Duck River Dam Fight Continues in Alabama

The Duck River—one of the last free-flowing rivers in Alabama—may be dammed if Cullman city officials have their way. The city of Cullman, Alabama has proposed the dam, citing water shortages and prolonged drought in northern Alabama.

Environmental and recreational groups have appealed the dam permit in the northern district of Alabama federal court. A hearing is tentatively slated for October. Meanwhile, city officials hope to break ground on the dam this summer.

The city of Cullman has been slow to adopt water conservation measures, even during the record-setting drought of the past two years. They have also resisted alternative proposals, which include drawing water from Smith Lake or the Tennessee River, re-commissioning water from Lake George, purchasing water from other water districts, and water conservation.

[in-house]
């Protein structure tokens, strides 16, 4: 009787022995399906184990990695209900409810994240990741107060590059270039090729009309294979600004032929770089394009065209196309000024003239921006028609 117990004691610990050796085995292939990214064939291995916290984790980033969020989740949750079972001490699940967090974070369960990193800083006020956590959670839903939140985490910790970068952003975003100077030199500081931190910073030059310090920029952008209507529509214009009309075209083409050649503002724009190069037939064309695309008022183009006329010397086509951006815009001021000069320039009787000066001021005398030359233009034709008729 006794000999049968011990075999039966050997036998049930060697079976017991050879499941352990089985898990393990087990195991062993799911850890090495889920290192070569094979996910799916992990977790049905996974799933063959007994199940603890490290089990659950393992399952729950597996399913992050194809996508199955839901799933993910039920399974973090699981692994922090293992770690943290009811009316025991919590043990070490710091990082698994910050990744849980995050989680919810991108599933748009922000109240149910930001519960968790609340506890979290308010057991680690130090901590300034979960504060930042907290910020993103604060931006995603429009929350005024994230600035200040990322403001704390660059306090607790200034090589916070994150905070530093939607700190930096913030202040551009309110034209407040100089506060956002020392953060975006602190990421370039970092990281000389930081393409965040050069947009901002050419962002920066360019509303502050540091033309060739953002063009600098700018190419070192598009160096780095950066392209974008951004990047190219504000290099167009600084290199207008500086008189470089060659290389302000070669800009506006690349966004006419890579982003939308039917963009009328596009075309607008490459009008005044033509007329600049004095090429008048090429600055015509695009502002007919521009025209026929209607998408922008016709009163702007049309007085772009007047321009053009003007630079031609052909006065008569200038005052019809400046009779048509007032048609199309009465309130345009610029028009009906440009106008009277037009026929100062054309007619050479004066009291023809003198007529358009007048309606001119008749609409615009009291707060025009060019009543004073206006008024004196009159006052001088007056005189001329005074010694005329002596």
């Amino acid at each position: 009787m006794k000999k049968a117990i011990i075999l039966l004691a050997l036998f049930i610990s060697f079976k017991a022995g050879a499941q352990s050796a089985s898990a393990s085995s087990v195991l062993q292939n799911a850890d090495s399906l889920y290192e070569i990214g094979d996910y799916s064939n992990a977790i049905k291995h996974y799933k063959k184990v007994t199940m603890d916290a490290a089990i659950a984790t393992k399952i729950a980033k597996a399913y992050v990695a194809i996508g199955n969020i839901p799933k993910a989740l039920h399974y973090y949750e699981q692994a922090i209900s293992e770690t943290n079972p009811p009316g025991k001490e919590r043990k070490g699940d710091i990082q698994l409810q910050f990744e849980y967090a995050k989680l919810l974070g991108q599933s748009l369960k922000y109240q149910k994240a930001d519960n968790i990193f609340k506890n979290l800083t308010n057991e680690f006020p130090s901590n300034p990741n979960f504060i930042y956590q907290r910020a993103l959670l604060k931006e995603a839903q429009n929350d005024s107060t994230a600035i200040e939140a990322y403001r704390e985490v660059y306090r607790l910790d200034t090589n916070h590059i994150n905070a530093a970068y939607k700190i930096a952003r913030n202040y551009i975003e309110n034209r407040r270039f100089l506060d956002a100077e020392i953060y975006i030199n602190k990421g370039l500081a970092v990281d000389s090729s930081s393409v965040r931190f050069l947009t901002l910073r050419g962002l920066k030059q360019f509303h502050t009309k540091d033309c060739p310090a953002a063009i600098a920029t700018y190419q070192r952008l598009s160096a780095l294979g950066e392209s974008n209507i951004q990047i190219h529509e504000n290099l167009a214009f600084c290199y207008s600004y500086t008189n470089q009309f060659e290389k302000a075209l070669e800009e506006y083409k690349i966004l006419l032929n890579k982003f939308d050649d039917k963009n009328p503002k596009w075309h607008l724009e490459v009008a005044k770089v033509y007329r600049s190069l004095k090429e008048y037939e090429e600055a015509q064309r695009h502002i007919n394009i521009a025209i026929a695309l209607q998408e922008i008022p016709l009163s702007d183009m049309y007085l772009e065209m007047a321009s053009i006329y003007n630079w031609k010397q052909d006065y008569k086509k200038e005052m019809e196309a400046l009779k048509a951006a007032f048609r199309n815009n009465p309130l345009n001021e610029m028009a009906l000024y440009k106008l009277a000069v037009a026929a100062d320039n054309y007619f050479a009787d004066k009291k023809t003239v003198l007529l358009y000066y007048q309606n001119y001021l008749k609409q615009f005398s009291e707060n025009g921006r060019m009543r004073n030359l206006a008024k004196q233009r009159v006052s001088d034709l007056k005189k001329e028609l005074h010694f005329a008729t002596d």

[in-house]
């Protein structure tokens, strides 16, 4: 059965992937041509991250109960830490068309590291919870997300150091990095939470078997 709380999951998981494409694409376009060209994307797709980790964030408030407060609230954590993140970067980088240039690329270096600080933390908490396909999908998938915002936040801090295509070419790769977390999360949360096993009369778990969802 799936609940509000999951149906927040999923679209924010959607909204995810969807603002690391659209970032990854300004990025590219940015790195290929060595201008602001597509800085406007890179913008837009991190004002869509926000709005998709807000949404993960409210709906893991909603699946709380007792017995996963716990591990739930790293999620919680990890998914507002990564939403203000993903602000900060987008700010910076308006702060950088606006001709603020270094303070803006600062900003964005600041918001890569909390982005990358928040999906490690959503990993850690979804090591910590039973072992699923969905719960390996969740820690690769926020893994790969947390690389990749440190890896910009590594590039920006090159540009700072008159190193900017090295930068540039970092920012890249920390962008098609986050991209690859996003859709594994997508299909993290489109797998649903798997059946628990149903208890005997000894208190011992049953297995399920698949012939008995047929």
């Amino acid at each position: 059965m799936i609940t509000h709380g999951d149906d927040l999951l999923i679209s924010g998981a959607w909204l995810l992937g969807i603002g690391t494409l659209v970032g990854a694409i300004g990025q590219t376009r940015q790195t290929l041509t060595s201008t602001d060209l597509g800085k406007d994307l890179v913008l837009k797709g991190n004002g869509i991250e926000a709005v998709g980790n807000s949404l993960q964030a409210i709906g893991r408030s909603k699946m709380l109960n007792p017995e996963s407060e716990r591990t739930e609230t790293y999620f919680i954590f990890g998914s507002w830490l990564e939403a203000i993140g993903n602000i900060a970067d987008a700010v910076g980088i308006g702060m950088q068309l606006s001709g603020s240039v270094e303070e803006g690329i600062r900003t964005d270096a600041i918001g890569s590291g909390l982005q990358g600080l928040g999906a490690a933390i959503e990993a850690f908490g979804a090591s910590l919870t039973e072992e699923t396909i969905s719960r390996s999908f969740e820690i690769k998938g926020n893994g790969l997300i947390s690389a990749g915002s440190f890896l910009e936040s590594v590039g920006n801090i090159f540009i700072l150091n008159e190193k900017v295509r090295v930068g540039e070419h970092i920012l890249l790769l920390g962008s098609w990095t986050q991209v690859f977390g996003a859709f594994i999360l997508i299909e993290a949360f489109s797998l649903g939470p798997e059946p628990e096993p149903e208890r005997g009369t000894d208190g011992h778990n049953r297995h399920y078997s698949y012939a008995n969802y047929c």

The dam would cost an estimated $59 million, and would cause a 53 to 83 percent increase in the water bills of local residents. The surrounding county of Cullman, Alabama, is not supporting the dam, but the city of Cullman plans to proceed with dam construction plans and land purchasing.

The appeal filed by Alabama Rivers Alliance and other outdoor groups is based on the proposed dam’s violations of the Clean Water Act and National Environmental Policy Act. While the lawsuit is pending, public opposition to the dam is one of the best hopes of keeping the Duck flowing wild and free, says Alabama Rivers Alliance program director April Hall.

More info: www.alabamarivers.org